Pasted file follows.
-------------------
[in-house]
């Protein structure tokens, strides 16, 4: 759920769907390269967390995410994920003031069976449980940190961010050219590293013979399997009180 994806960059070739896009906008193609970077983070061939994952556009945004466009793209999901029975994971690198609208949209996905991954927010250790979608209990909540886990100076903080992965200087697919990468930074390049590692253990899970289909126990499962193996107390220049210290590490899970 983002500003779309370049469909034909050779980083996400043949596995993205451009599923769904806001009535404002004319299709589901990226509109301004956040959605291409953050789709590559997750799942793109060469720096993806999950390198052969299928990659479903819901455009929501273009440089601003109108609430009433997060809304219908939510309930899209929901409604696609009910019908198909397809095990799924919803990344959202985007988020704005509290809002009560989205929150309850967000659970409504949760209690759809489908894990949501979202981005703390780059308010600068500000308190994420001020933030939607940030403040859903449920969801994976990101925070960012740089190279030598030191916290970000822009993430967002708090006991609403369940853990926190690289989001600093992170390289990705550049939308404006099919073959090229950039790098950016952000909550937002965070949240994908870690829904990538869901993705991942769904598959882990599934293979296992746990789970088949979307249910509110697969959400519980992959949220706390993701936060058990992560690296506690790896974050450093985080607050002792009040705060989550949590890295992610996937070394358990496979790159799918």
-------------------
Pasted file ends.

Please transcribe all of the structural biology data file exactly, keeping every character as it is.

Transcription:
[in-house]
């Protein structure tokens, strides 16, 4: 759920769907390269967390995410994920003031069976449980940190961010050219590293013979399997009180 994806960059070739896009906008193609970077983070061939994952556009945004466009793209999901029975994971690198609208949209996905991954927010250790979608209990909540886990100076903080992965200087697919990468930074390049590692253990899970289909126990499962193996107390220049210290590490899970 983002500003779309370049469909034909050779980083996400043949596995993205451009599923769904806001009535404002004319299709589901990226509109301004956040959605291409953050789709590559997750799942793109060469720096993806999950390198052969299928990659479903819901455009929501273009440089601003109108609430009433997060809304219908939510309930899209929901409604696609009910019908198909397809095990799924919803990344959202985007988020704005509290809002009560989205929150309850967000659970409504949760209690759809489908894990949501979202981005703390780059308010600068500000308190994420001020933030939607940030403040859903449920969801994976990101925070960012740089190279030598030191916290970000822009993430967002708090006991609403369940853990926190690289989001600093992170390289990705550049939308404006099919073959090229950039790098950016952000909550937002965070949240994908870690829904990538869901993705991942769904598959882990599934293979296992746990789970088949979307249910509110697969959400519980992959949220706390993701936060058990992560690296506690790896974050450093985080607050002792009040705060989550949590890295992610996937070394358990496979790159799918």